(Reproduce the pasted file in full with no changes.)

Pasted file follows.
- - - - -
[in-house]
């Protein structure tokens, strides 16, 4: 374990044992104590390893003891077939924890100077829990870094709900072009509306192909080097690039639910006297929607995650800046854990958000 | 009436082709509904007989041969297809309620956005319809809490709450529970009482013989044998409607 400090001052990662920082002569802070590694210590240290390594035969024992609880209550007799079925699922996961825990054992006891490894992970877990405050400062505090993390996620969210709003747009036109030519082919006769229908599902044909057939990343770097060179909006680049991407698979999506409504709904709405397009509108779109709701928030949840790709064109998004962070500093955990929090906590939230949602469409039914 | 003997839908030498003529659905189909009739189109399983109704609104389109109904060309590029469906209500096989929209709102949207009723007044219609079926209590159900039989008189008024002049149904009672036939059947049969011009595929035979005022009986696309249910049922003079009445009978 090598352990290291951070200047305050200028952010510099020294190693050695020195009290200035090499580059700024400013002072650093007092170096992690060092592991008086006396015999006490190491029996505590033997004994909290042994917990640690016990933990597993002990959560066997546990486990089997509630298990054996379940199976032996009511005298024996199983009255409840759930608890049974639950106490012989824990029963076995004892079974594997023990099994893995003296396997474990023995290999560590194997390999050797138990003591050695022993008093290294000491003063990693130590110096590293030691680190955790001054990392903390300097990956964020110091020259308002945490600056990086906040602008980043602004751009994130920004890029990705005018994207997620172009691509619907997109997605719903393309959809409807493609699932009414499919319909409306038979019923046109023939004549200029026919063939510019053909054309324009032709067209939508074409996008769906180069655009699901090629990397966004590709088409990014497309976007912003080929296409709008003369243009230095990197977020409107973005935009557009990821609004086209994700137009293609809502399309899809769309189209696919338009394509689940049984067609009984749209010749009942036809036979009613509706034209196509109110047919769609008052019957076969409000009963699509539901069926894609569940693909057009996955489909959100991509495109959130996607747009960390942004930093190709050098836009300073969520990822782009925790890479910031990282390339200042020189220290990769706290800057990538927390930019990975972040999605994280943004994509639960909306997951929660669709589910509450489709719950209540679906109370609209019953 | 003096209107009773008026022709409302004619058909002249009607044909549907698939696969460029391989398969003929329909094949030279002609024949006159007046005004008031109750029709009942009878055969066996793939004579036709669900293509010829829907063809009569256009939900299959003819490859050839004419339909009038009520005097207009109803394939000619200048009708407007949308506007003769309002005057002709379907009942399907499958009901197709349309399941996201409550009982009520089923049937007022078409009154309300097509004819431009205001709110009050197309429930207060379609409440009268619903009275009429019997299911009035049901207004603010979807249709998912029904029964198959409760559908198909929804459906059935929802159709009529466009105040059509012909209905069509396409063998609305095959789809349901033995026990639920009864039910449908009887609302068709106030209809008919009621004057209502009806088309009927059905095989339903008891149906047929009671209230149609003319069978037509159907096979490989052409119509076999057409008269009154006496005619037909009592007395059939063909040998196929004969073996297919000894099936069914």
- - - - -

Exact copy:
[in-house]
């Protein structure tokens, strides 16, 4: 374990044992104590390893003891077939924890100077829990870094709900072009509306192909080097690039639910006297929607995650800046854990958000 | 009436082709509904007989041969297809309620956005319809809490709450529970009482013989044998409607 400090001052990662920082002569802070590694210590240290390594035969024992609880209550007799079925699922996961825990054992006891490894992970877990405050400062505090993390996620969210709003747009036109030519082919006769229908599902044909057939990343770097060179909006680049991407698979999506409504709904709405397009509108779109709701928030949840790709064109998004962070500093955990929090906590939230949602469409039914 | 003997839908030498003529659905189909009739189109399983109704609104389109109904060309590029469906209500096989929209709102949207009723007044219609079926209590159900039989008189008024002049149904009672036939059947049969011009595929035979005022009986696309249910049922003079009445009978 090598352990290291951070200047305050200028952010510099020294190693050695020195009290200035090499580059700024400013002072650093007092170096992690060092592991008086006396015999006490190491029996505590033997004994909290042994917990640690016990933990597993002990959560066997546990486990089997509630298990054996379940199976032996009511005298024996199983009255409840759930608890049974639950106490012989824990029963076995004892079974594997023990099994893995003296396997474990023995290999560590194997390999050797138990003591050695022993008093290294000491003063990693130590110096590293030691680190955790001054990392903390300097990956964020110091020259308002945490600056990086906040602008980043602004751009994130920004890029990705005018994207997620172009691509619907997109997605719903393309959809409807493609699932009414499919319909409306038979019923046109023939004549200029026919063939510019053909054309324009032709067209939508074409996008769906180069655009699901090629990397966004590709088409990014497309976007912003080929296409709008003369243009230095990197977020409107973005935009557009990821609004086209994700137009293609809502399309899809769309189209696919338009394509689940049984067609009984749209010749009942036809036979009613509706034209196509109110047919769609008052019957076969409000009963699509539901069926894609569940693909057009996955489909959100991509495109959130996607747009960390942004930093190709050098836009300073969520990822782009925790890479910031990282390339200042020189220290990769706290800057990538927390930019990975972040999605994280943004994509639960909306997951929660669709589910509450489709719950209540679906109370609209019953 | 003096209107009773008026022709409302004619058909002249009607044909549907698939696969460029391989398969003929329909094949030279002609024949006159007046005004008031109750029709009942009878055969066996793939004579036709669900293509010829829907063809009569256009939900299959003819490859050839004419339909009038009520005097207009109803394939000619200048009708407007949308506007003769309002005057002709379907009942399907499958009901197709349309399941996201409550009982009520089923049937007022078409009154309300097509004819431009205001709110009050197309429930207060379609409440009268619903009275009429019997299911009035049901207004603010979807249709998912029904029964198959409760559908198909929804459906059935929802159709009529466009105040059509012909209905069509396409063998609305095959789809349901033995026990639920009864039910449908009887609302068709106030209809008919009621004057209502009806088309009927059905095989339903008891149906047929009671209230149609003319069978037509159907096979490989052409119509076999057409008269009154006496005619037909009592007395059939063909040998196929004969073996297919000894099936069914």